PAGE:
One look at Durango High School, built in 1976, and Montezuma-Cortez High School, which opened in 2015, tells you a lot about how the world of education has changed 20 years after the Columbine High School shootings.
In the post-Columbine world, there’s a little police officer and security expert in every school administrator, teacher, school counselor and even janitors and bus drivers. And students are trained to be “situationally aware” of their surroundings at most schools across the country.
“Every school has changed,” said M-CHS Principal Jason Wayman. “We have a buzzer system that won’t let you get in unless you’re cleared by the front office.”
The system came with the new school, which was designed after two student shooters at Columbine High School in Littleton killed 13 people plus themselves April 20, 1999. Similar systems have been retrofitted at older schools, including Durango School District 9-R.
“If you visit our school, you notice the parking lot is pretty far from the school. It was designed that way for a reason,” Wayman said. “We’re getting a lot of eyes on you even before you enter the building.”
From the start, security and safety were built into the design of the $41.4 million M-CHS building. Features like its remote-controlled, self-locking doors have been retrofitted at schools across the nation. A similar system is in place at DHS.
Durango School District 9-R is considering asking for a $70 million bond issuance mainly for building maintenance but also for security and safety upgrades for its buildings.
Montezuma-Cortez Superintendent Lori Haukeness said the challenge is trying to upgrade schools, some dating to the 1950s, “to incorporate safety designs while still providing students with openness that students should feel while being in school.”
“The upgrades needed are extremely costly and require reconstruction of some school areas,” she said.
Fire drills were the most sophisticated emergency preparedness measure taken when Wayman attended high school. Now, he leads a school that’s not too different than almost every school across the nation in conducting evacuation, lockout and lockdown drills.
Last year, M-CHS practiced an evacuation drill that involved a dozen law enforcement and fire agencies, then had feedback sessions so teachers and administrators could go over what they learned with law enforcement agencies and fire departments. Similar multi-agency drills and reviews are held in school districts across the country. District 9-R strives to conduct an in-depth, multi-agency drill every other year, and smaller drills are held several times a year.
Perhaps even more important than changes to building designs and security systems in schools is increased attention paid to the emotional and social needs of students.
Animas High School Head of School Sean Woytek said developing strong relationships with students is key to preventing security threats that might germinate from within.
“Trust between students teachers, staff and administrators is the best security and safety tool we have,” he said. “It enfranchises students. It helps. You have problems when students feel disenfranchised, when they are disengaged and they don’t want to be at school.”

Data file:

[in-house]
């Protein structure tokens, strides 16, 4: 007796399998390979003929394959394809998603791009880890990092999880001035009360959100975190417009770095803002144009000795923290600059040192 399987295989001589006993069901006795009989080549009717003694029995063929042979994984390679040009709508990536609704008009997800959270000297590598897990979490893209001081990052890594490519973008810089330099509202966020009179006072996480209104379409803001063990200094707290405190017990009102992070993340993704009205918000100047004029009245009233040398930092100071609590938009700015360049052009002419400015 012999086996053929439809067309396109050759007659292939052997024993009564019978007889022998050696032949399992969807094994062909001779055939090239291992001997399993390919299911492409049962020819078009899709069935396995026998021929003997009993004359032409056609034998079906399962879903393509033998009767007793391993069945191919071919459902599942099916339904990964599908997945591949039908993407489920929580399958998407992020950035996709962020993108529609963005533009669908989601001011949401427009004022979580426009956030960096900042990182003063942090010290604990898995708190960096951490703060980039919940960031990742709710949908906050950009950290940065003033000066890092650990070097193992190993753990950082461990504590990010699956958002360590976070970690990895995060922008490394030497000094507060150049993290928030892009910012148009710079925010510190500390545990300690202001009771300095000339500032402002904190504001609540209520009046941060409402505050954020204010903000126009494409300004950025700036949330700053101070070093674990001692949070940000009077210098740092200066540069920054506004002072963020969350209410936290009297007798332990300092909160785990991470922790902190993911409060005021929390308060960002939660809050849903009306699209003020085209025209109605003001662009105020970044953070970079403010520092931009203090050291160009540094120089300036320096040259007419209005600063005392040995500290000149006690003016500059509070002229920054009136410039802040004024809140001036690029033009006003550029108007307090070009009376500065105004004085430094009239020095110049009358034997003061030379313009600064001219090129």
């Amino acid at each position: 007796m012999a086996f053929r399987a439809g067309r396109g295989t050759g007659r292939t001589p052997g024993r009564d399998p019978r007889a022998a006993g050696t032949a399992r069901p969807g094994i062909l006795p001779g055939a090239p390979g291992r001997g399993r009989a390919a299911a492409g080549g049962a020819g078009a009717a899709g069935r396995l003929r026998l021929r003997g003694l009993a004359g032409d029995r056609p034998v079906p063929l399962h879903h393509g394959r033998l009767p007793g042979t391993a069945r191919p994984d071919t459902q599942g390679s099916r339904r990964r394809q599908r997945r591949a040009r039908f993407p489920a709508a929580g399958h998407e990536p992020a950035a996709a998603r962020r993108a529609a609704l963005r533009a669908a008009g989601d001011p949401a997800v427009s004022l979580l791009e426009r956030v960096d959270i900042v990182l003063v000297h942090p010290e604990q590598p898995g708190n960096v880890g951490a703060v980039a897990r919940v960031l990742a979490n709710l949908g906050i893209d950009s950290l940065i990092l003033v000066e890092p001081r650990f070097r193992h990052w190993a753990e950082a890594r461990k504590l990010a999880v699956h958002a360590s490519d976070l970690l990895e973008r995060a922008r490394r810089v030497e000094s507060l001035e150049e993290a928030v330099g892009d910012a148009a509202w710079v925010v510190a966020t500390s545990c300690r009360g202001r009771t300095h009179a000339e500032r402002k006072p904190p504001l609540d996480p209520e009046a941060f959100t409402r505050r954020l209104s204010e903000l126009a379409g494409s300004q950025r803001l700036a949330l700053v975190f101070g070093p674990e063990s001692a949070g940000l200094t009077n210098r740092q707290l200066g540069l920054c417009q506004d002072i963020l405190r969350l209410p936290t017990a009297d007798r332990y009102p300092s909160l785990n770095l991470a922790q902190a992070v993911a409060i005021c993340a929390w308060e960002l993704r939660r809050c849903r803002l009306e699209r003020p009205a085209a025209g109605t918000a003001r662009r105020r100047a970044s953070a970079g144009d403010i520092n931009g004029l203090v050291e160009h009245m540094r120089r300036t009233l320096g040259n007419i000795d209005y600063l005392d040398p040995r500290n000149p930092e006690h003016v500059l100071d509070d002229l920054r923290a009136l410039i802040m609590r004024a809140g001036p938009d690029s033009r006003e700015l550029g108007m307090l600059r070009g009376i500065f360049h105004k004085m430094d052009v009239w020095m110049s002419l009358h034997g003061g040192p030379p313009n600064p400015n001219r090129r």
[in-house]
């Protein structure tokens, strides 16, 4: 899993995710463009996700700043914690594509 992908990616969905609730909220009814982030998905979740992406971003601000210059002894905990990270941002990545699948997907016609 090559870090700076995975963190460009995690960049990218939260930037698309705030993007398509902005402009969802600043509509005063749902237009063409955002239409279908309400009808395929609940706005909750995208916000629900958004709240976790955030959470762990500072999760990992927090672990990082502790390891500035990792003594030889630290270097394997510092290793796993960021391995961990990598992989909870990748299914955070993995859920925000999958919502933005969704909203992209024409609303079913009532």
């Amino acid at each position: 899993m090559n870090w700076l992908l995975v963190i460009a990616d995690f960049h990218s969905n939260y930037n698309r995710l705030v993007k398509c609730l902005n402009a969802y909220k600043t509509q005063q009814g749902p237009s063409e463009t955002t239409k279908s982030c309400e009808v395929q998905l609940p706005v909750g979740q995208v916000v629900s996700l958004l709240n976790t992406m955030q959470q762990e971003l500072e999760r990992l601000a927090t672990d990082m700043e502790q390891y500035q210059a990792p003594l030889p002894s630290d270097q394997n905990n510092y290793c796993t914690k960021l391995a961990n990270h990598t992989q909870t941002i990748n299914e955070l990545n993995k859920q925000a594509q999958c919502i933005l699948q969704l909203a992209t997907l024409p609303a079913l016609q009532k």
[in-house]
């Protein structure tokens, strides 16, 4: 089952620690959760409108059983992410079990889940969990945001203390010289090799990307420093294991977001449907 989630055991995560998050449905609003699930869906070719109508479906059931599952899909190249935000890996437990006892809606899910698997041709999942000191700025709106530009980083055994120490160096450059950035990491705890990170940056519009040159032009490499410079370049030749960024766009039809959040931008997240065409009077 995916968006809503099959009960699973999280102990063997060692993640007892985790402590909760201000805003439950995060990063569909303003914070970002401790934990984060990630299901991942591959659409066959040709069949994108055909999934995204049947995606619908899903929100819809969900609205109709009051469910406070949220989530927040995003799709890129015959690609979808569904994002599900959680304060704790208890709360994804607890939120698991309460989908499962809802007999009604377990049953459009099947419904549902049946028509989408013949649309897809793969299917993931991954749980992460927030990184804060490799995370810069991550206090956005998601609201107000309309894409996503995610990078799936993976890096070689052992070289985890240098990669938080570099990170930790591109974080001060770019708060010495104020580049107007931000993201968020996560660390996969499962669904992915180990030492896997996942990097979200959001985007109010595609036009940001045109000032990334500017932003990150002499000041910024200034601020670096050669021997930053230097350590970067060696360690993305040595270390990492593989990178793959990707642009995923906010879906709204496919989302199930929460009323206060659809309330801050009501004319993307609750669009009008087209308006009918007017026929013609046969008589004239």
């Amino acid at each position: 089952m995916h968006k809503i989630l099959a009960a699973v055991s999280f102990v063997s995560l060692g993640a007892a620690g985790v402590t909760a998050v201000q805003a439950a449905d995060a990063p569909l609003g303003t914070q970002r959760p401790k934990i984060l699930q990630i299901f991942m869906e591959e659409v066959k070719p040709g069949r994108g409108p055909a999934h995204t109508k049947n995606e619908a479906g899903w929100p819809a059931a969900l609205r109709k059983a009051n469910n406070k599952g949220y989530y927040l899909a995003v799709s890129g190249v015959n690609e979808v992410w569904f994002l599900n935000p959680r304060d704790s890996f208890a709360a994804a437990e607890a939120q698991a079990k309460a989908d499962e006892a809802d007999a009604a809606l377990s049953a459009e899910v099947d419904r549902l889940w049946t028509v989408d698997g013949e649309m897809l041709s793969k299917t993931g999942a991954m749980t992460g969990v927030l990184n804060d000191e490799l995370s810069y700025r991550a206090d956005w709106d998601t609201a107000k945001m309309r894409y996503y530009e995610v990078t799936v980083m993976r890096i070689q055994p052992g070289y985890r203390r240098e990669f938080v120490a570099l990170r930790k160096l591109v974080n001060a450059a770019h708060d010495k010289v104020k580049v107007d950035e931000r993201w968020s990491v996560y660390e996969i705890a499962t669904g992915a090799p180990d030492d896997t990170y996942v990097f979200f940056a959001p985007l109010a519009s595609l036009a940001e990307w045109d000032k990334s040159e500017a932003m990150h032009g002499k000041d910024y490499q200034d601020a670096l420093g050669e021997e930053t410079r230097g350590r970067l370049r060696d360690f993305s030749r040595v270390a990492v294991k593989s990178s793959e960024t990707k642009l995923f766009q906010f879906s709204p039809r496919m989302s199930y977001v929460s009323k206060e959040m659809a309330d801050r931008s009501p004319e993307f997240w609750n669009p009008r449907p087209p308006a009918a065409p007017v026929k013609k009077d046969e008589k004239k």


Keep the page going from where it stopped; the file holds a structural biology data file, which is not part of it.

Alaina Wray, 15, a freshman at AHS, said the trust in relationships between students, teachers and staff provides her with the greatest assurance of security at school. Wray is the daughter of Jesse and Sandi Wray of Durango.
“We all know each other. We know the teachers. That’s what makes me feel the safest,” she said. “There aren’t so many students that you won’t recognize someone. There’s no way someone wearing a hoodie could sneak in and blend in.”
Kerwin Tom, 18, the son of Kerwin Tom Sr. and Gina Tom of Towaoc, said he appreciates the modern security features at M-CHS, but the school’s best defense is its trust among students and teachers.
“We’re small enough that you get a sense if something is wrong. If anyone sees anything wrong, they’re going to point it out,” he said. “I feel pretty safe at school.”
Kathy Morris, coordinator of safety and security at Durango School District 9-R, said the first effort in Colorado to help students deal with emotional needs, the state’s Safe2Tell program, stems directly from Columbine.
“After Columbine, the Secret Service did a thorough investigation and discovered 79% of the students knew something was going to happen, but they didn’t talk to anyone,” she said.
Safe2Tell is an anonymous tipline that allows students to report any threat or safety concern to officials, who are required to investigate each tip.
Wayman said even if the tips don’t pan out, the program has instilled a sense of accountability in schools and has boosted efforts to monitor the emotional needs of students and to work with the most vulnerable ones.
With Safe2Tell, Morris said, “Students talk about the potential for self-harm or harm to others, and by providing those tips, it allows an investigation. Not every tip is valid, but it allows us to investigate.”
She said after the Parkland, Florida, school shootings, officials there modeled their own program on Safe2Tell.
Schools increasingly work with fragile families to improve their situations not only to improve safety and security at schools but to improve educational outcomes as well, Woytek said.
“If students aren’t safe at home, if they don’t know where their next meal is coming from, they are not going to learn at school,” he said.